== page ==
by American Indian Women
Exhibition Catalog by Susan Peterson
© 1997 Abbeville Press and the National Museum of Women in the Arts
For over sixty years, I have been in close contact with the world of American Indian pottery, and with many of the most talented potters of the past few generations. I count myself very lucky to know most of the potters featured in Pottery by American Indian Women personally. This has provided me an opportunity to hear their own explanations of their work and to better understand their traditions and innovations.
I have been visiting Indian pueblos since I was eight years old. Between 1933 and 1939, my family drove from Nebraska to California each summer, stopping at San Ildefonso Pueblo in New Mexico on every trip. On these trips, I came to know Maria Martinez, one of the oldest, most revered American Indian potters, and her family.
When I became a potter myself, the Indian connection grew. After graduating from the MFA program at New York State College of Ceramics at Alfred University in 1950, I again visited San Ildefonso during a cross-country drive to California.
I began my work as a ceramic professor at the University of Southern California in 1955, and began teaching in their summer art program (called ISOMATA, the Idyllwild School of Music and the Arts) in 1957. When the Foundation on the Arts and the Humanities (now known as the NEA and the NEH) came into being in 1965, I collaborated with ISOMATA's founding director, Dr. Max Krone, to write grant proposals for an exciting idea I had: a program of demonstrations by Indian artists. This evolved into classes of Indian arts given by Indian artists.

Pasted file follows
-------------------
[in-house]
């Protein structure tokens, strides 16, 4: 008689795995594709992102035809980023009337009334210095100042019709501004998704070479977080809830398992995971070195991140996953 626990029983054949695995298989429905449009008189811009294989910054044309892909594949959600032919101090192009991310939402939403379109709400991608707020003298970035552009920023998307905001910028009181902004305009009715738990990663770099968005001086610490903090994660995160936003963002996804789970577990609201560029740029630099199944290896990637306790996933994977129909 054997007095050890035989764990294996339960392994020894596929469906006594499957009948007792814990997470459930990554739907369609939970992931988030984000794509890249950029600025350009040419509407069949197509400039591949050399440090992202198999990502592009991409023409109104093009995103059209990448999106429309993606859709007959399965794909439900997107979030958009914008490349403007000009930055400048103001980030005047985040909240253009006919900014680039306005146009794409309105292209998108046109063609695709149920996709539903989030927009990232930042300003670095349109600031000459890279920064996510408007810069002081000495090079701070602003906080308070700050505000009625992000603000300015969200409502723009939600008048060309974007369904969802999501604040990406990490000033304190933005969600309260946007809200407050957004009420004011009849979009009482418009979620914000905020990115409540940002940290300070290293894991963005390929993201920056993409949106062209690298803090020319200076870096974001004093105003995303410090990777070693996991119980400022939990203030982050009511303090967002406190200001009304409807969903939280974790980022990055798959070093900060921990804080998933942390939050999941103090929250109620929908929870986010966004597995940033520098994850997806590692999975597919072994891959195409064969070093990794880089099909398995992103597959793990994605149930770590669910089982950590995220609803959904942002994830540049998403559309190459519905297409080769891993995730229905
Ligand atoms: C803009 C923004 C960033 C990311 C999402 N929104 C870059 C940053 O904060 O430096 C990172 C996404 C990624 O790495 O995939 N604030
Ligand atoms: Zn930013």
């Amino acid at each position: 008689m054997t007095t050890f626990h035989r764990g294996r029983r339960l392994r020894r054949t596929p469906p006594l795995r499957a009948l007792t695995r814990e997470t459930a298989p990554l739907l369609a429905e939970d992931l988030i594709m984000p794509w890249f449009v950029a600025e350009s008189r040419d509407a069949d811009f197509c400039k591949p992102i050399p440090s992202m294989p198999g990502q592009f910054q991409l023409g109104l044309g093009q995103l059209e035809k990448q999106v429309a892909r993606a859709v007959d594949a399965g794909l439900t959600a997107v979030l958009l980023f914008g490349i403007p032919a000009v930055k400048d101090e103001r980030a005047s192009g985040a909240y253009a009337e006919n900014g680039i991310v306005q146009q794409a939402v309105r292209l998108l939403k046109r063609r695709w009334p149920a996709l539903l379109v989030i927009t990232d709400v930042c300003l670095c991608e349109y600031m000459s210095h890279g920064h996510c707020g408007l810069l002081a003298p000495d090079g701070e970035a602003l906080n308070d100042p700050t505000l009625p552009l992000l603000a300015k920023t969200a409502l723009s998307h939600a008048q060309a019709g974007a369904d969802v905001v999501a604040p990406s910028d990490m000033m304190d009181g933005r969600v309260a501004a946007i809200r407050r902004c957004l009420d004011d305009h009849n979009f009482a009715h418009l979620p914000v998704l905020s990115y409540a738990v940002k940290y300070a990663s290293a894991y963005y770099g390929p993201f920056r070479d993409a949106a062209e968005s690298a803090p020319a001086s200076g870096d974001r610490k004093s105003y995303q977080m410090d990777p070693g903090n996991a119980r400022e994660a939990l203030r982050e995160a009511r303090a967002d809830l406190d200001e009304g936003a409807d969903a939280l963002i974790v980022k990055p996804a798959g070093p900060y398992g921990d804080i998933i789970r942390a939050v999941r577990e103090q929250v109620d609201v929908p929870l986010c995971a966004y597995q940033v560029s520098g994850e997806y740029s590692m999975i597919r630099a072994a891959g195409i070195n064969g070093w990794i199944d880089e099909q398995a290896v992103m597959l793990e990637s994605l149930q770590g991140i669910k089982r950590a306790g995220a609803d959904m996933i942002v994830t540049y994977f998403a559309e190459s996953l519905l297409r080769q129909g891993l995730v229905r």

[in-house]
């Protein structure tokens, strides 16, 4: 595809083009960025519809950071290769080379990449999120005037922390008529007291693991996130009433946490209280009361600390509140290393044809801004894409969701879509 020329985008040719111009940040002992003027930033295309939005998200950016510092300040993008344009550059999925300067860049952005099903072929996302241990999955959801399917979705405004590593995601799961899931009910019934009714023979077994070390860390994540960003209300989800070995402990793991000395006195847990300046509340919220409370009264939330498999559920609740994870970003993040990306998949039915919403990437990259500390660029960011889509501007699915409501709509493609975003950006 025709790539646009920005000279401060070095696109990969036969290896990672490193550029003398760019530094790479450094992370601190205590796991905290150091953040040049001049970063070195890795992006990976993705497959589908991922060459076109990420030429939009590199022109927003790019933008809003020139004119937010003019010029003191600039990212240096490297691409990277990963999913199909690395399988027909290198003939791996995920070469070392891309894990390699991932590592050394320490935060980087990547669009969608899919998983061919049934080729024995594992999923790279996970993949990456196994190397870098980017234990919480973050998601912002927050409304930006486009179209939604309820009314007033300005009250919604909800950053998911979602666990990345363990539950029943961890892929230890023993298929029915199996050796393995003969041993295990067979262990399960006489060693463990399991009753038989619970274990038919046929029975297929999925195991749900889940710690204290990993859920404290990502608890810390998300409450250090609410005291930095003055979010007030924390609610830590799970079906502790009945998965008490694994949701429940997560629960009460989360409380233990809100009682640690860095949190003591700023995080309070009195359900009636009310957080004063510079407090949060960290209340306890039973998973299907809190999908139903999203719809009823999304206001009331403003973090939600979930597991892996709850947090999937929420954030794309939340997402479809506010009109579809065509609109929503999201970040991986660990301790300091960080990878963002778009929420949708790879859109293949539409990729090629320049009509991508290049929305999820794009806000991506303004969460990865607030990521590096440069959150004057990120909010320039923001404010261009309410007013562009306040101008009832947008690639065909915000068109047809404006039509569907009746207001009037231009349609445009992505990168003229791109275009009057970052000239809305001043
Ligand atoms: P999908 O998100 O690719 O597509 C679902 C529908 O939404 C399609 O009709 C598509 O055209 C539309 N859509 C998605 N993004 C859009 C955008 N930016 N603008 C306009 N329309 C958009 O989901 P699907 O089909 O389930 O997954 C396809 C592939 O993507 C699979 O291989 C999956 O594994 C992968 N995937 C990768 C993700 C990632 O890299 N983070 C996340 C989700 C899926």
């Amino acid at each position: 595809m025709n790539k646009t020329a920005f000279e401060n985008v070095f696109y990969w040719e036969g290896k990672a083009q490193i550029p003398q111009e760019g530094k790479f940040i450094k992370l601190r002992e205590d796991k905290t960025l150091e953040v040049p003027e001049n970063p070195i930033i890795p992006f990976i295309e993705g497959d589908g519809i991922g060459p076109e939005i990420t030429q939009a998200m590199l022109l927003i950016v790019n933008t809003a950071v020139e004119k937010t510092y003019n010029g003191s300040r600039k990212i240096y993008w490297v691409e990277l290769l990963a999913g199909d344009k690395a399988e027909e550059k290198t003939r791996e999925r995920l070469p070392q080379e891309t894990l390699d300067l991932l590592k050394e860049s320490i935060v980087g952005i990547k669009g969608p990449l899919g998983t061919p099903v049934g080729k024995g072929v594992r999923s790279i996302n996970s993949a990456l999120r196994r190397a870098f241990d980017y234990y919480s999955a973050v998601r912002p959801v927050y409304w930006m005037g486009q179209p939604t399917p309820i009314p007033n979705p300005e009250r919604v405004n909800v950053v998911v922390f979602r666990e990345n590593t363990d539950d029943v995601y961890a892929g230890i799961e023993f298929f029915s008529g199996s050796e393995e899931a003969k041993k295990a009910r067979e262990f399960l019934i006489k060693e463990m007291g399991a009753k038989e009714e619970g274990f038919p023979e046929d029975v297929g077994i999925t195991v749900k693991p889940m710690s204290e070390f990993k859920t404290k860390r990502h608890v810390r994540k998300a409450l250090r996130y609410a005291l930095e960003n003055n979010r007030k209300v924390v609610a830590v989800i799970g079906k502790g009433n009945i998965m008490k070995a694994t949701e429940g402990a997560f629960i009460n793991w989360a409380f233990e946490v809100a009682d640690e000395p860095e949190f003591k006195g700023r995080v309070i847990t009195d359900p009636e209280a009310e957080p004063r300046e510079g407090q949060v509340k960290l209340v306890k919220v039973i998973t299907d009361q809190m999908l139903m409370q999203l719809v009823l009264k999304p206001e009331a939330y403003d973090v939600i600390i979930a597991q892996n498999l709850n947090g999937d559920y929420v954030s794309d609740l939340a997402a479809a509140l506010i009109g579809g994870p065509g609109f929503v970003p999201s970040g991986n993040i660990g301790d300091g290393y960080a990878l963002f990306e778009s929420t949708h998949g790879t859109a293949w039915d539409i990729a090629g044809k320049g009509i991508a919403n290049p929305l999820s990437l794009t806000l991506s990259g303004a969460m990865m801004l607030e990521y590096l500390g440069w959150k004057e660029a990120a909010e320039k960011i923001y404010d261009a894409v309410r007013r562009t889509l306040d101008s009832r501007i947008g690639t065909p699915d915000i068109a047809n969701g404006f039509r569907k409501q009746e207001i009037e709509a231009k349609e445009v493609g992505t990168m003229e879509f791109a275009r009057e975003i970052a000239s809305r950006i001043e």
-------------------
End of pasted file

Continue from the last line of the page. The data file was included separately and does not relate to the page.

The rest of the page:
For our first summer program, I brought many eminent Indian artists to ISOMATA. Maria Martinez came with five generations of her family. Dr. Herbert Zipper, who served as the initial director of the ISOMATA Indian program, arranged for Maria and me to have a two-person exhibition of our individual ceramic works at the California Museum of Science and Industry. I suspect it was the first time that any American Indian potter ever participated in a two-person exhibit with a non-Indian. I was very proud!
That summer I gained a much greater understanding of American Indians. All the Indian teachers and their families were housed on the campus. We Anglos had to learn quickly about the kind of food "our" Indians needed, and other problems of their expatriate life; the students and townspeople helped.
These summer sessions continued for eight years and gave me an uncommon insight into the art of Indian pottery. However, I am sure I will never be "let in" to understand everything about these unique people, no matter how many more years I know them as friends and artists.
After a few summers, I realized that the pottery of American Indian artists had never been well documented. Maria's work was covered only by a book written by Alice Marriott and illustrated with line drawings in the early 1940s. To correct this neglect, I wrote The Living Tradition of Maria Martinez, with eighty-eight pages of color photographs of the pottery, the process, and the people. My book÷Maria's book÷was awarded the National Cowboy Hall of Fame American Heritage "Oscar" as the best western art book of 1978. Understanding that no two Indian artists are alike, and that their ceramic art and techniques differ, I thought that other Indian artists deserved the same attention. With this in mind, I wrote my next book, Lucy M. Lewis, American Indian Potter, in 1984. Both books, I am glad to say, are still in print÷published by Kodansha International.